Ecuador recently made public its intention to secure emergency energy contracts as a preemptive measure against potential electricity rationing.
Last week, President Gustavo Petro of Colombia, responded to Ecuador’s request for additional electricity supply; Petro explained that Colombia cannot facilitate the sale of electricity during the impending dry season, scheduled to commence in October 2023.
Ecuador’s proposal for energy import from Colombia stemmed from its concern over the impending dry season, which is expected to diminish the water reserves of its primary hydroelectric facilities, including the significant Coca Codo Sinclair plant responsible for a quarter of the country’s power supply. Furthermore, the situation is predicted to be exacerbated by the anticipated El Niño Phenomenon, which would result in flooding in coastal areas and drought in the eastern basin.
Why Colombia said no
Colombia’s rationale for declining Ecuador’s request is rooted in its own preparations to counter potential adverse effects of El Niño within its borders. Typically, Colombia’s hydroelectric plants can provide for 85% of its energy demands.
However, a severe drought like the one experienced in 2016 could shrink this coverage to a mere 55%, necessitating an internal focus on energy preservation. As part of its strategy, Colombia has outlined a comprehensive roadmap to tackle the upcoming prolonged dry season. This includes prioritizing domestic energy supply, tapping into thermoelectric power sources, and curtailing electricity exports.
Given Colombia’s decision, Ecuador now faces the challenge of identifying viable alternatives. The urgency of the situation has been highlighted by Ecuador’s Energy Minister, who categorizes the available options as imperative.
One such option involves the expedited importation of natural gas to enable the Termogas Machala plant to operate at full capacity. However, the supply of natural gas from Campo Amistad is insufficient, requiring technical assessments to ascertain the feasibility of gas import through the same facility.
Another key facet of Ecuador’s contingency plan is the immediate maintenance of its domestic thermoelectric infrastructure. Highlighted by the Andean Center for Strategic Studies (Cenae), this includes revitalizing the Termoesmeraldas I thermoelectric plant, generating 125 megawatts, and rehabilitating block I of Termoesmeraldas II, contributing 42 megawatts to the Esmeraldas Refinery.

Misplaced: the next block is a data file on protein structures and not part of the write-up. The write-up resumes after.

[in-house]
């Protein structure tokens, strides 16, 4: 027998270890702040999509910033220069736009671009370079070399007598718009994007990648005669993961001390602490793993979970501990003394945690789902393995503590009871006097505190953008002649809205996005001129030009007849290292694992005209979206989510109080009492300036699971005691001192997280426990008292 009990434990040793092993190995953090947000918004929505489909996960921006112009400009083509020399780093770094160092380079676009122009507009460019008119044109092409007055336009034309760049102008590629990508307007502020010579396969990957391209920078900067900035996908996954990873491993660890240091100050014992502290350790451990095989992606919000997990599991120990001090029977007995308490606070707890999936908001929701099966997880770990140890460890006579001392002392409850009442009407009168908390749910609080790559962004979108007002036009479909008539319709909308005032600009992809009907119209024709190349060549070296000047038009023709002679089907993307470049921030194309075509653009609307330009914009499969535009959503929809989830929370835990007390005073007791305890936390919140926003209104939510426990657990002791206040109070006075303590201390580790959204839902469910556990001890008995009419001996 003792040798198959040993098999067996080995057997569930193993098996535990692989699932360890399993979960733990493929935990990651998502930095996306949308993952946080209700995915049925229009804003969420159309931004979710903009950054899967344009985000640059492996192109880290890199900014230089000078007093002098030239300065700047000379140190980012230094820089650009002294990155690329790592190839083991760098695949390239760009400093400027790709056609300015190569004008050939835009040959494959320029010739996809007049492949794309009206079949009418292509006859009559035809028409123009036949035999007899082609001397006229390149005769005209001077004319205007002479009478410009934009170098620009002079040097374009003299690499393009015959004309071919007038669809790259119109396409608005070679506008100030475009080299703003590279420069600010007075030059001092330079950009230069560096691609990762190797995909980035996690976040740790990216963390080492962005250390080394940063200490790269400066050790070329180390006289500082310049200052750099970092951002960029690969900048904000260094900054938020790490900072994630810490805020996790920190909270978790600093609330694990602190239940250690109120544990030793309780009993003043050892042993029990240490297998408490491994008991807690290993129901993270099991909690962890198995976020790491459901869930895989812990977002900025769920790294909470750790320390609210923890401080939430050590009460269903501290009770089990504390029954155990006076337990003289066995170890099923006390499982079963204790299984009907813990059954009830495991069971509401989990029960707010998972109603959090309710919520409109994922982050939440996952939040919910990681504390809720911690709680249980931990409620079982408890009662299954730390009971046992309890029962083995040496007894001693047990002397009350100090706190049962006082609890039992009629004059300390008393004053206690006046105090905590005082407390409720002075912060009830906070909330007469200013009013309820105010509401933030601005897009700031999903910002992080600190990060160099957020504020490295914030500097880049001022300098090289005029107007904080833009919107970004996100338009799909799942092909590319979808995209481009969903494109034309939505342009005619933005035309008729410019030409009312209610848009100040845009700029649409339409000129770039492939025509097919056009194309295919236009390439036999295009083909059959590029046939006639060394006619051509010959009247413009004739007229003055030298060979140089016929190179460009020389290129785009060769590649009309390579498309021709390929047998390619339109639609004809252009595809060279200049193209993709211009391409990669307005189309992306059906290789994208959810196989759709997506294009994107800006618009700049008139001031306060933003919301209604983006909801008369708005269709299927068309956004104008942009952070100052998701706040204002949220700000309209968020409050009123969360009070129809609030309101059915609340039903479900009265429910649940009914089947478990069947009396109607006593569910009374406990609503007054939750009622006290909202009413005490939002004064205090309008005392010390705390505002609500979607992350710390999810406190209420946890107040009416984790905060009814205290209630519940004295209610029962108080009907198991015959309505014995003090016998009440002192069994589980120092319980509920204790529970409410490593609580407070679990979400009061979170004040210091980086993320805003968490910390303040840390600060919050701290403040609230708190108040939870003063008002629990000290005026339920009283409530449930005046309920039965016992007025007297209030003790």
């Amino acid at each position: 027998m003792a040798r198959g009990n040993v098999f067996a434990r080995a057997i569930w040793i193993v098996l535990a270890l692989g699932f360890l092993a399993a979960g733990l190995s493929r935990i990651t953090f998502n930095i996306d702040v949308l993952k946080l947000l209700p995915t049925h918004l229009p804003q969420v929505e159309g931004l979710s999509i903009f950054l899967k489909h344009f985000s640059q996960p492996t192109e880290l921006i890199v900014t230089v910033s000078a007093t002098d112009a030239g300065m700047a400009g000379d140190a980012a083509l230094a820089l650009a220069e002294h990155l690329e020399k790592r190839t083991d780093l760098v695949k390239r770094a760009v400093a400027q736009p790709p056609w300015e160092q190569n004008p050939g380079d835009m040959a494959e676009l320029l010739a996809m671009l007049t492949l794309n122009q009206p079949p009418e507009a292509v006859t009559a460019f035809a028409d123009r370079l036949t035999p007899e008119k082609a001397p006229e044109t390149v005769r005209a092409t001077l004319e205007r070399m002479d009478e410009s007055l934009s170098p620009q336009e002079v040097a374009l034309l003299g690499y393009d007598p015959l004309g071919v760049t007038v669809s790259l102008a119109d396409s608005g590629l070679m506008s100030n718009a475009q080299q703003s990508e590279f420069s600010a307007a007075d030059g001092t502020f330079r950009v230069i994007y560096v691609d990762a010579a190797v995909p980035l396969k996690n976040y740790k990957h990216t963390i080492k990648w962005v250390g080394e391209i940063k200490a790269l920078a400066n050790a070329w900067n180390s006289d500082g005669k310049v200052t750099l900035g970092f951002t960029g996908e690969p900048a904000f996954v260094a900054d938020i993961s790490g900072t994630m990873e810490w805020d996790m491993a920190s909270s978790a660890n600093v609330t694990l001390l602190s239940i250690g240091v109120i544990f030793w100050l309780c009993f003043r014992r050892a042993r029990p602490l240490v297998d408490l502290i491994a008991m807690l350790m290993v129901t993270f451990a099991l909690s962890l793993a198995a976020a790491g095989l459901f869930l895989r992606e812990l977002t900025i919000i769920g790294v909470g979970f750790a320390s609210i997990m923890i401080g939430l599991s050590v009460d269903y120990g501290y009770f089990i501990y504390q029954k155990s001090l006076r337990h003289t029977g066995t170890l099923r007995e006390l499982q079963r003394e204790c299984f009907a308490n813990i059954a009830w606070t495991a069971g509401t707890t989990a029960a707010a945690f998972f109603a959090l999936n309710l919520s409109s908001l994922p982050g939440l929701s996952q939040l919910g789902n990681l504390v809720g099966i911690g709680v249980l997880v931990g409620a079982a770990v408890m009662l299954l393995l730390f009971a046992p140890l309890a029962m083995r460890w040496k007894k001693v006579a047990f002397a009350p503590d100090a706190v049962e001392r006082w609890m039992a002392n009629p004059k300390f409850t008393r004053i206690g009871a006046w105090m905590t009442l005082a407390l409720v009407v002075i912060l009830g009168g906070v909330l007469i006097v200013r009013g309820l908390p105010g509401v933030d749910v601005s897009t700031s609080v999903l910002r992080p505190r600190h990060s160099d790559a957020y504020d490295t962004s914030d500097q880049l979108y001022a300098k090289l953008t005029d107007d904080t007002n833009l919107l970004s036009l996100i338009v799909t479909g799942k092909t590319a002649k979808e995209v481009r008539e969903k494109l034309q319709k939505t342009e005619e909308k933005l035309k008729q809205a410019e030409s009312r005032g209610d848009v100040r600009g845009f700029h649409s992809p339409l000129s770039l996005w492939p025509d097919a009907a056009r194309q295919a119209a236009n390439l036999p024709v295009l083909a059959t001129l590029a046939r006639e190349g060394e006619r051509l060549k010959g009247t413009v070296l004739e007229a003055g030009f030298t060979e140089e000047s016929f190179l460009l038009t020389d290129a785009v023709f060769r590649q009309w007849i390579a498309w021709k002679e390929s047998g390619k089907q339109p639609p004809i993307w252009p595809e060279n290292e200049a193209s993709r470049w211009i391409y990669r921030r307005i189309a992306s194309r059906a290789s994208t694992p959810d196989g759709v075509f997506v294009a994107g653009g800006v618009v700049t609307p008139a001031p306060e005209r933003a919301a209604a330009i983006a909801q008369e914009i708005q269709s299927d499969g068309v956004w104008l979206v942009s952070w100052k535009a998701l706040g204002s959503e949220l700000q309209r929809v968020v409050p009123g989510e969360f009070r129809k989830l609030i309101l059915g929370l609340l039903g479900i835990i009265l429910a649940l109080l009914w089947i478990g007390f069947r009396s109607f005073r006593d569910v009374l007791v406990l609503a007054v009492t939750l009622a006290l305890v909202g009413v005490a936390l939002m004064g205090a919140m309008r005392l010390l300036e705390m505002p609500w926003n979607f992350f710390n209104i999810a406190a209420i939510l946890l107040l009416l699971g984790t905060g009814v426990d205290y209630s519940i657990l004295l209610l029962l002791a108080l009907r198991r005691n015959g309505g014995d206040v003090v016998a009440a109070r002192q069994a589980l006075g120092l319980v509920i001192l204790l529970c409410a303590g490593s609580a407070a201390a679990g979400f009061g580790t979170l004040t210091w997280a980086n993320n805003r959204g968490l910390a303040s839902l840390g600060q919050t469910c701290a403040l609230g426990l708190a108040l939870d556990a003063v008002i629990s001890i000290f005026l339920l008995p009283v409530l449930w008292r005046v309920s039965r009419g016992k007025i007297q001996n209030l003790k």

Alongside these efforts, options such as the procurement and deployment of fuel oil engines—possibly on barges or through air transport—have been suggested by Cenace, the state energy operator.
Notably, these strategies will be implemented through a competitive tender process to ensure optimal outcomes and will not entail substantial diesel imports due to cost considerations.
The state-owned utility, Corporación Eléctrica de Ecuador (Celec), has already formulated the necessary groundwork for a bidding process scheduled for September 2023.
Unlikely need for electricity rationing
In terms of the possibility of energy rationing, Cenace’s report indicates that failing to adhere to proposed measures might lead to such an outcome during the dry season.
However, Ecuador’s Energy Minister remains optimistic, reassuring citizens that prompt actions will be taken, and rationing will be averted. As new thermoelectric installations are expected in the coming weeks, hasty decisions are deemed unnecessary.
Colombia’s decision not to export electricity to Ecuador due to its own preparations against potential El Niño-related energy shortages underscores the complex interplay of regional environmental factors.
Ecuador, faced with this situation, is now navigating alternative paths to ensure energy stability. From the expedited import of natural gas to urgent thermoelectric maintenance and other creative solutions, Ecuador is addressing this challenge with a comprehensive approach that prioritizes both reliability and sustainability.